Chickenpox isn't the only disease that has a nasty habit of coming back to haunt you. Mononucleosis -- or "mono" -- is another. Mono is a fairly common acute illness in children and young adults caused by the Epstein-Barr virus (EBV), said Sears. EBV infection initially causes fever, a rash and sore throat, accompanied by fatigue that can last several months. "Most people get over this illness," the pediatrician explained, "but some will go on to suffer from chronic fatigue syndrome, where the mononucleosis virus reactivates and causes fatigue, headaches and other general symptoms." Then there's Bell's palsy, a usually temporary condition characterized by inflammation of one of the facial nerves resulting in weakened or paralyzed facial muscles on one side of the face, which can also result from EBV infection. Other rare EBV-delayed effects include rupture of the spleen, inflammation of the heart muscle (myocarditis), involvement of the central nervous system (aseptic meningitis and encephalitis), and a nervous system disorder known as Guillain-Barr syndrome that can paralyze muscles.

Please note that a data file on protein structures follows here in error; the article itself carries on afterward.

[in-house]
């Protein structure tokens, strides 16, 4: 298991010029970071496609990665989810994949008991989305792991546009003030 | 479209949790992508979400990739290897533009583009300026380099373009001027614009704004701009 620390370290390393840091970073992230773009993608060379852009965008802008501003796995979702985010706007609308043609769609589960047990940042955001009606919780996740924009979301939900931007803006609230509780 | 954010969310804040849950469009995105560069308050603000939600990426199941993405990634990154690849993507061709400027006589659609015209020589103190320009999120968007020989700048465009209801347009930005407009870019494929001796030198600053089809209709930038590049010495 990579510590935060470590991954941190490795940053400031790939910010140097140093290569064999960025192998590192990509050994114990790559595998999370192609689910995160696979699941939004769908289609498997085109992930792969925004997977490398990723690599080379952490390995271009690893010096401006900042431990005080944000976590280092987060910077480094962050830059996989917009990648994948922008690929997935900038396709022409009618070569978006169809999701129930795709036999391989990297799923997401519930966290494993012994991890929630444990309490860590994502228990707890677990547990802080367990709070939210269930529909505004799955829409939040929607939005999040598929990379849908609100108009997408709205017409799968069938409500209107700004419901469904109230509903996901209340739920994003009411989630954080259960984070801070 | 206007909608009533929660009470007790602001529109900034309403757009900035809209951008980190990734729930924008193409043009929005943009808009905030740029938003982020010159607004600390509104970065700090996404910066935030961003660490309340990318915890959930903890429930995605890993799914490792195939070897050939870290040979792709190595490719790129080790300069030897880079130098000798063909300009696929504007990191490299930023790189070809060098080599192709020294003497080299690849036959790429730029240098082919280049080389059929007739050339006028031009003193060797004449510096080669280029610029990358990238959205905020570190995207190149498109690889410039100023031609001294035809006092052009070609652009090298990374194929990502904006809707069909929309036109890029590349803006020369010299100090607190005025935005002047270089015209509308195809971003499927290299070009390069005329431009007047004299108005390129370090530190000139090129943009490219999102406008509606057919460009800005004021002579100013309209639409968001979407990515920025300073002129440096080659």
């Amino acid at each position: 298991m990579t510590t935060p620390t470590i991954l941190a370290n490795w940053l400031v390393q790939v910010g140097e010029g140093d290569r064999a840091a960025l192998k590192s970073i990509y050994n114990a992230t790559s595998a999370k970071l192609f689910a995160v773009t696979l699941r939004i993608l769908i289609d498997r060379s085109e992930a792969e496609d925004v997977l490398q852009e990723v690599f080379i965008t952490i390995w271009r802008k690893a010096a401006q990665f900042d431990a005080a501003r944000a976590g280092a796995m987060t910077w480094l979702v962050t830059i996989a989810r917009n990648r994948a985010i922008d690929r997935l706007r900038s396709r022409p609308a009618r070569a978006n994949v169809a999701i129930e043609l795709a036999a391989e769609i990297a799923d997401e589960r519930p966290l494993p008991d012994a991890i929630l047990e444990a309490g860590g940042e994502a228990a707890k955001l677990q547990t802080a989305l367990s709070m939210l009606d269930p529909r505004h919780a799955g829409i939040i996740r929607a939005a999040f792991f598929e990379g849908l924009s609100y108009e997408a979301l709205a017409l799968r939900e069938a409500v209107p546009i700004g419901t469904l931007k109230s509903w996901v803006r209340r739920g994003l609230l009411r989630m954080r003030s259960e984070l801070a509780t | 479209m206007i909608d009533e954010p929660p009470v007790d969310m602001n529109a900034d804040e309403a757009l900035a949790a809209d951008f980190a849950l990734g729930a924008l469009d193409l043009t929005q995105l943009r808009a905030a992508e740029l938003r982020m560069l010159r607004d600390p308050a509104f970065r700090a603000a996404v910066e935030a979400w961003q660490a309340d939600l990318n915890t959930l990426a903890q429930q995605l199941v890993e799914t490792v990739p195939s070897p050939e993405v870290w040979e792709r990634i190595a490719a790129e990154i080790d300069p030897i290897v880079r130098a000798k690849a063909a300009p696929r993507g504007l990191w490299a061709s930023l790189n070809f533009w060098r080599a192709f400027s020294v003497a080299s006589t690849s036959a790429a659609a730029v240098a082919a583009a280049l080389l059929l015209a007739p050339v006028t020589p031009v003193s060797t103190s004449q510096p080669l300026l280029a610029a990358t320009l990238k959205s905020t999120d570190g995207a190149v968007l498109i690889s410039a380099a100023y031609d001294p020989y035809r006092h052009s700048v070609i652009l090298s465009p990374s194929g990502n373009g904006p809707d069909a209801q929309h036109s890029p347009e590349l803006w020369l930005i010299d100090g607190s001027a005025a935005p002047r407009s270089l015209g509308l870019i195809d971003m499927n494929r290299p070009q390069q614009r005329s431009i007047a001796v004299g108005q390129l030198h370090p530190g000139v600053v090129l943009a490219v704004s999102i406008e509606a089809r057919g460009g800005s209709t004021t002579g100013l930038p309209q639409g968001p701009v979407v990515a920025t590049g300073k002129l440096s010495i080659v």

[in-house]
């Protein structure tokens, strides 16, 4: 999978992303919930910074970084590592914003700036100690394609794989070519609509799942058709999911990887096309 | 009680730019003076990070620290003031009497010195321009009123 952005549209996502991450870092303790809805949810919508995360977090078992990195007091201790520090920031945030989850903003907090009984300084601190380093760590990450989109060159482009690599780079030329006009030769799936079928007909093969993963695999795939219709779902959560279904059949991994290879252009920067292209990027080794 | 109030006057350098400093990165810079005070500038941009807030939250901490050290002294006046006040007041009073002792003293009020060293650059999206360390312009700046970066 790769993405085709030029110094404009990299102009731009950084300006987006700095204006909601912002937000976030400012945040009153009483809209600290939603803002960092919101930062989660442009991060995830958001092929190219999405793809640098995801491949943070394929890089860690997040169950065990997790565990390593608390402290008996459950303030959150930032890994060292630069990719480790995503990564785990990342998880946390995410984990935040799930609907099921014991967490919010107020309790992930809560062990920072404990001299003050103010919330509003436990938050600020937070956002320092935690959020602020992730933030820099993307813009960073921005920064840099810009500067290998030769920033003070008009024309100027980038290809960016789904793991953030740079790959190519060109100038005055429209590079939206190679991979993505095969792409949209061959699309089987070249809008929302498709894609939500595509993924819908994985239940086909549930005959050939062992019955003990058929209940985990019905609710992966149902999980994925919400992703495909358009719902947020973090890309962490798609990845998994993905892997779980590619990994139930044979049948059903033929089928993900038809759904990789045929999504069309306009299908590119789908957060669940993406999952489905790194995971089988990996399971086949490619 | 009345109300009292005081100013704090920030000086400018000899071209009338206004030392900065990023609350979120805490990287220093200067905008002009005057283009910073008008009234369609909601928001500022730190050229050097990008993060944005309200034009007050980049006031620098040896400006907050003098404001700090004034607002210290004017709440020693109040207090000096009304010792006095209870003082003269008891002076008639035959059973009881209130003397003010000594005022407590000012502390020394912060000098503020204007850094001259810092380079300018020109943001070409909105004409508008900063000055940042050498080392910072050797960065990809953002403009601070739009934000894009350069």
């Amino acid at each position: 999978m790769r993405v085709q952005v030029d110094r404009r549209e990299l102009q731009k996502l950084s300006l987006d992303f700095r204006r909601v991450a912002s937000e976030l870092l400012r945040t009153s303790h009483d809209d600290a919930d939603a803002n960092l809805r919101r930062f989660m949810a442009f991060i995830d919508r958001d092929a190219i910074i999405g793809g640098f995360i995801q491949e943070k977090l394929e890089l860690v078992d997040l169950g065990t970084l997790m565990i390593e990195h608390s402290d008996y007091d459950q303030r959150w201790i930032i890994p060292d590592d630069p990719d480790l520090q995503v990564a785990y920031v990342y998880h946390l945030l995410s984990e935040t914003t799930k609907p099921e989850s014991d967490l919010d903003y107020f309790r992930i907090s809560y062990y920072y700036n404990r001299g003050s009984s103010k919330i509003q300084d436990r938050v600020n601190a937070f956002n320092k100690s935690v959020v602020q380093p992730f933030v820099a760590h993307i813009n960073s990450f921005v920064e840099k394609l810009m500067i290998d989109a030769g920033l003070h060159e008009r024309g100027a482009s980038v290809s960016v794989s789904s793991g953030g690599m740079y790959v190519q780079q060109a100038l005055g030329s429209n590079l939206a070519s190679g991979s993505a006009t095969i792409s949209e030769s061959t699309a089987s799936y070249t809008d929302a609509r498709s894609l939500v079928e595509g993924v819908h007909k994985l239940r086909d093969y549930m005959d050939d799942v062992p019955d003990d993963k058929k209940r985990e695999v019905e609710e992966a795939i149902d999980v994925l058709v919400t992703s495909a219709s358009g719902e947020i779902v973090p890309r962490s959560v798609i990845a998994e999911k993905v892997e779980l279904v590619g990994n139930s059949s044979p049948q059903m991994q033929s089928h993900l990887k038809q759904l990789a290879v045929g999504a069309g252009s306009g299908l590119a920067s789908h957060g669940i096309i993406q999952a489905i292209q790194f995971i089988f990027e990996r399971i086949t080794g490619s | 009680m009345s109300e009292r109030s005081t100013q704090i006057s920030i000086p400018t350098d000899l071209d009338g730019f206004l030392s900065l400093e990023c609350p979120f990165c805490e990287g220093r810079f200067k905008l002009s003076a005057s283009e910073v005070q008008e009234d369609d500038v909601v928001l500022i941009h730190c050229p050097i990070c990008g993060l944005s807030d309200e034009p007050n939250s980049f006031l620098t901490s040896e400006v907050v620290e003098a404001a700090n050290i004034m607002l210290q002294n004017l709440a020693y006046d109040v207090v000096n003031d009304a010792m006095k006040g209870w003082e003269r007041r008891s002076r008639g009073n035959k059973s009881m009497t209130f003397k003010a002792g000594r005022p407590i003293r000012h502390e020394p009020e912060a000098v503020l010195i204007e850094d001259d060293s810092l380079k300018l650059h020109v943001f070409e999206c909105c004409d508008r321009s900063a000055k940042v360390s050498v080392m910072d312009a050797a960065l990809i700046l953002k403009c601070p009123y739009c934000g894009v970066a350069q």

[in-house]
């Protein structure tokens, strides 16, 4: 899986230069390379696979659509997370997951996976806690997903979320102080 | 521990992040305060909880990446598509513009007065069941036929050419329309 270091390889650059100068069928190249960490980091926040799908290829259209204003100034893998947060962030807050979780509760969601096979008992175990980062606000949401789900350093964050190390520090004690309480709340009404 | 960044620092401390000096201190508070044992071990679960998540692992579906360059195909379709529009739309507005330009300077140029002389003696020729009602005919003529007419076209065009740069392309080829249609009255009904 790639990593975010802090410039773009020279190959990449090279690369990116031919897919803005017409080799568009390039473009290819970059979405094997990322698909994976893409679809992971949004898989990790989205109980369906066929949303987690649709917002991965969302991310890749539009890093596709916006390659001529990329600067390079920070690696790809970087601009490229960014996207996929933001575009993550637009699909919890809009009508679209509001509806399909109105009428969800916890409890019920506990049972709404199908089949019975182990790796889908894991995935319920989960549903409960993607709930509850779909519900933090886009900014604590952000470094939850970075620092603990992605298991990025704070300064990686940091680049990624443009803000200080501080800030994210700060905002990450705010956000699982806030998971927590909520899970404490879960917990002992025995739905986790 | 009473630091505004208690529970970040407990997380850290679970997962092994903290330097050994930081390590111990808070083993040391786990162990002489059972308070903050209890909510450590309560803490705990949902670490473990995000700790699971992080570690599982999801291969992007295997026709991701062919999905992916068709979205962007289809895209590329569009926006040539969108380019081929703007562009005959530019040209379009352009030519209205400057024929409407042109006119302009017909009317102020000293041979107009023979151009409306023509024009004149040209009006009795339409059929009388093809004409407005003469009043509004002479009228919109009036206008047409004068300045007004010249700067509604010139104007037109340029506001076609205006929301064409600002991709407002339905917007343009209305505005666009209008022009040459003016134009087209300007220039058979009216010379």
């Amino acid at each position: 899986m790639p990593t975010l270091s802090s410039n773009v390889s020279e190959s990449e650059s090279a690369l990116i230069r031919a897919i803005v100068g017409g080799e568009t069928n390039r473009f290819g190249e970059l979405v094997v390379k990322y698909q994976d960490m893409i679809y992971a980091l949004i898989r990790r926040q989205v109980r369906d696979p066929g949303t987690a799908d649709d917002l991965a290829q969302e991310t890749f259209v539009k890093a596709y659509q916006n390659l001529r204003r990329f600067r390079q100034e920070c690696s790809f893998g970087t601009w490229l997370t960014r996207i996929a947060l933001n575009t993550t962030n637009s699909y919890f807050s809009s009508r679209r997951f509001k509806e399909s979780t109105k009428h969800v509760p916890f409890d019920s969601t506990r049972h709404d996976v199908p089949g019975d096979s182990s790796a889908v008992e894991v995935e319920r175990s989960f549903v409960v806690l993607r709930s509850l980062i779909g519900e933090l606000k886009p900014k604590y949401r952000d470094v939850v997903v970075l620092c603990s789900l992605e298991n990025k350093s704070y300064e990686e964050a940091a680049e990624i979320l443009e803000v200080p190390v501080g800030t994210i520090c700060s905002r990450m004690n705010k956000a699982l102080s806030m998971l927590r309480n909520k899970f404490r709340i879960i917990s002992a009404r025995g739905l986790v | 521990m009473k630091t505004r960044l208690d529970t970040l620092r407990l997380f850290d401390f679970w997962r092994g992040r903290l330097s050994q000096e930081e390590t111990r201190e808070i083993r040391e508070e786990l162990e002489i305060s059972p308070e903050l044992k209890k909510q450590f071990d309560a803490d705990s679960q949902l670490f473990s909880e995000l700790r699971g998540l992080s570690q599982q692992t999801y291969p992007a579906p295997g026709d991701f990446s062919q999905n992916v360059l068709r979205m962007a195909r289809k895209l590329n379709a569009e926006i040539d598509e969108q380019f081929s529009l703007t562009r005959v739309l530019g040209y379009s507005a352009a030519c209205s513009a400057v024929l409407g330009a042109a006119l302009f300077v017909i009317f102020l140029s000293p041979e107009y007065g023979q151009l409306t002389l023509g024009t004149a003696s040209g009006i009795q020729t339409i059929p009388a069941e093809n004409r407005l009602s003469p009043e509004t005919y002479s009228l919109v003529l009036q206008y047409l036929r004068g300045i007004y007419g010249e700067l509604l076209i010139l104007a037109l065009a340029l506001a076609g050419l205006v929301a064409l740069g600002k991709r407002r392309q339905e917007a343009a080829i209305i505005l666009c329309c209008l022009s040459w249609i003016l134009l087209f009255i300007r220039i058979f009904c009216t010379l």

And don't think viruses are the only culprits responsible for adult medical complications. Even relatively unspectacular childhood injuries can have significant later health consequences. Dr. Andrew Iwach, an ophthalmologist on the clinical faculty at the University of California, San Francisco, said eye injuries that occurred decades earlier can manifest themselves in adulthood as serious visual disturbances. "Blunt trauma injuries are the worst culprits," Iwach said. "Everyone expects there to be damage when a sharp object pokes a child in the eye. But what isn't so widely recognized is the longer term consequence of being whacked in the eye by something as relatively innocuous as a tennis ball." Such an impact can set off a shock wave in the eye which results in a hyphema -- or bleeding in the anterior chamber, an area between the cornea and the iris. Hyphemas are bad enough the first time around but, according to Iwach, they are particularly vexing when the damage done in childhood re-emerges later in life and affects visual acuity. "Whenever I see a patient who has one eye with an elevated level of intraocular pressure, I'm alert to the possibility that there was a history of blunt trauma to that eye," he said. "Sometimes that injury was many, many years in the past. And, often, the individual did not recognize the severity of the original blunt force trauma to the interior of the eye because the injury appeared to heal. But in actuality, these conditions can merely lie silent for a period, then re-emerge." Iwach said the key to preventing permanent damage is to secure immediate diagnosis and treatment. "These injuries can't be ignored," he said. "If they are, they have a way of popping up in the future and affecting a person's ability to see."